- Rule of Seven: With the exception of Auto Navigator and Motorhome Transport, most of the monsters of this archetype either gain effects upon reaching Level 7 or are Level 7 themselves like Dark Dragster and Dawn Dragster.
- Shout-Out: To Speed Racer, presumably.
- Status Buff: Both their Levels and their ATK can be increased when certain conditions are met.
- Additionally, their Field Spells can increase the Levels of all F.A. monsters by 2 during the Main Phase, Battle Phase, or both.
- Up to Eleven: Another Synchro Monster, Motorhome Transport, has this effect—both literally and figuratively. It can't be destroyed by battle while its Level is 11 or higher, and it can revive another F.A. from your Graveyard if its Level is 13 or higher (making it the first-ever official card to reference a Level higher than 12).
Fabled cards, known as Demon Roar Gods (魔轟神 Magōshin) in the OCG, are a series of LIGHT Fiend- and Beast-Type monsters. They are ancient sealed entities released during the Worm invasion. They rely on discarding themselves from the hand to use their effects, which including swarming the field and retrieving other Fabled cards from the deck or hand. There is a sub-group called The Fabled. Their leader is Fabled Leviathan.
Tropes associated with the Fableds:
- Adorable Evil Minions:
- A number of Fabled monsters have goofy-looking super-deformed minions on their card art.
- Fabled Lurrie and Fabled Topi, some of the least powerful of the basic Fabled monsters.
- The monsters from the "The Fabled" archetype.
- All There in the Manual: Most of the story behind the Fabled monsters is referenced in the Duel Terminal manuals such as the Master Guide, like many other DT-related archetypes.
- Authority Equals Asskicking: The most powerful of the Fabled monsters, Fabled Leviathan, sits on a throne.
- Badass Bookworm: Fabled Kushano.
- Bowdlerize: Originally called the Magoshin (Demonic Roar Gods) and Magoshinju (Demonic Roar God Beasts), the archetypes are translated as "Fabled" and "The Fabled" respectively.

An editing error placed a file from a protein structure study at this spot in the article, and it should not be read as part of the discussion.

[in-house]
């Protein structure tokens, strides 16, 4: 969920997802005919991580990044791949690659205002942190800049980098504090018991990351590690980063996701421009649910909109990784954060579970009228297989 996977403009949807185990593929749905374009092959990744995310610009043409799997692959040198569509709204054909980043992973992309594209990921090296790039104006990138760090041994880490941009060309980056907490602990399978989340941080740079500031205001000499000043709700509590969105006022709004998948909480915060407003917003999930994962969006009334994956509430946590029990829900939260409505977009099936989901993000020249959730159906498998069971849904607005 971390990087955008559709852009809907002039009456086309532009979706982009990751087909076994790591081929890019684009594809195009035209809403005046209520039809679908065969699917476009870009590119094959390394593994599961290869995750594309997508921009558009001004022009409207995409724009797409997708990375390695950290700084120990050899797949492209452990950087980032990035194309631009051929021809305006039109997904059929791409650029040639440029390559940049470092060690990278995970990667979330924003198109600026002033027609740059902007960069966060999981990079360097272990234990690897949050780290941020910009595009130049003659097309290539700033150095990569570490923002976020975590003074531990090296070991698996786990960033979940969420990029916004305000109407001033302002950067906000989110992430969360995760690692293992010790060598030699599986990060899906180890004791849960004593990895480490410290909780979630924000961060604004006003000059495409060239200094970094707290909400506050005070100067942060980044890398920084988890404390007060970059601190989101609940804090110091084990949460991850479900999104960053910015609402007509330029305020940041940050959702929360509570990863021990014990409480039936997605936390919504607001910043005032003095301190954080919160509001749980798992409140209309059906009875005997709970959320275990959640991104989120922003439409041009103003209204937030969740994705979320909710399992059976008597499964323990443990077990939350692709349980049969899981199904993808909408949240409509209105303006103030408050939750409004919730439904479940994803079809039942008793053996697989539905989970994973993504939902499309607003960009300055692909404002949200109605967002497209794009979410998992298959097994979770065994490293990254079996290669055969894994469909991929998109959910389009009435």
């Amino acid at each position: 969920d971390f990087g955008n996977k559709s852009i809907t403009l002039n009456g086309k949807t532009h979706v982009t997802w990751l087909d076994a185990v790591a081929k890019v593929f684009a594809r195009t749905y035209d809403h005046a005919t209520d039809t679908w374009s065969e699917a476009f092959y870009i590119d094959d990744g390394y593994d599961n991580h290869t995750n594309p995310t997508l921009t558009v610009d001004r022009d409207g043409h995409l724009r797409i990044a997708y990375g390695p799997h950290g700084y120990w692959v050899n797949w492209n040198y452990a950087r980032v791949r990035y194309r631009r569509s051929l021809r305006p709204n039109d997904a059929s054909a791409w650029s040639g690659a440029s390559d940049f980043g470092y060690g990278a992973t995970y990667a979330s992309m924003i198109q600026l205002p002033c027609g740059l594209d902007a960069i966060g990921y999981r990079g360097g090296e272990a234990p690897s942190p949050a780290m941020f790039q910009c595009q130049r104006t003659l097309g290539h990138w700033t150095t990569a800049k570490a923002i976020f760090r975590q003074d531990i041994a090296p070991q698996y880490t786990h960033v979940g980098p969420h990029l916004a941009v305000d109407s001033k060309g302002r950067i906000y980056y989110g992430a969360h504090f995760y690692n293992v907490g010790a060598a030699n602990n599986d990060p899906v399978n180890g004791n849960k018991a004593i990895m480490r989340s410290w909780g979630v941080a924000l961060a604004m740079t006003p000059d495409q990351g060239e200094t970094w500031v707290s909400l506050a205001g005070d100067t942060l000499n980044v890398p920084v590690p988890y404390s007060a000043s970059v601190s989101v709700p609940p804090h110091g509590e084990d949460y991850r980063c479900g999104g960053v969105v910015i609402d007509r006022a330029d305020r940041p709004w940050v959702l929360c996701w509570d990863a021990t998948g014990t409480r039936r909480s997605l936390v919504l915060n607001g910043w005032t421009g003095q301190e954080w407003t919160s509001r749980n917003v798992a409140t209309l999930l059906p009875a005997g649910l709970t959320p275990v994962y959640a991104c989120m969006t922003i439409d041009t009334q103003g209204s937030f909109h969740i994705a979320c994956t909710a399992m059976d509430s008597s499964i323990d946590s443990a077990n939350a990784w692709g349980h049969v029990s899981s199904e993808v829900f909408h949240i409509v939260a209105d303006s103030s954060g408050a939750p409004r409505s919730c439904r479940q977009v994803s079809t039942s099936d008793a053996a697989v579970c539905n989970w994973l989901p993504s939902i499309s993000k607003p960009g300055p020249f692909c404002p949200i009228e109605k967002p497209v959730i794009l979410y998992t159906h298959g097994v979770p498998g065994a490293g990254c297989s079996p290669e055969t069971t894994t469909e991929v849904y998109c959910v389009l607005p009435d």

- Black Magic: Implied through their card effects note , Fabled monsters command powerful sorcery. At least one type of sorcery lets them summon their "The Fabled" monsters.
- Cool Mask: Many of them wear a masque.
- Cute Is Evil: The Beast-Type Tuners, The Fabled Catsith, The Fabled Cerburrel, and The Fabled Chawa are downright adorable.
- Dog Stereotype: Due to the look of The Fabled Chawa, it was most likely based on a Chihuahua. It is much weaker than most monsters in the game, which fits into the Chihuahua's reputation for taking on more than they can handle.
- Enemy Summoner: Fabled Grimro and Fabled Ragin.
- Evil Versus Evil: The Fabled archetype versus the Worm archetype.
- Fallen Angels:
- It should be noted that, although these creatures are "demonic", they are all LIGHT monsters believed to resemble the archetypal Fallen Angels from the Bible. However, they all have masks, which makes them more like the monsters of the Spanish legend that the Hollows of the Bleach series were created from.
- Fabled Leviathan shares its name with Leviathan, a demon and legendary creature of Hebrew folklore. Leviathan is also a fallen angel of the Seraphic Celestial class in Christian Theology of certain sects.
- Fetus Terrible: Fabled Oltro.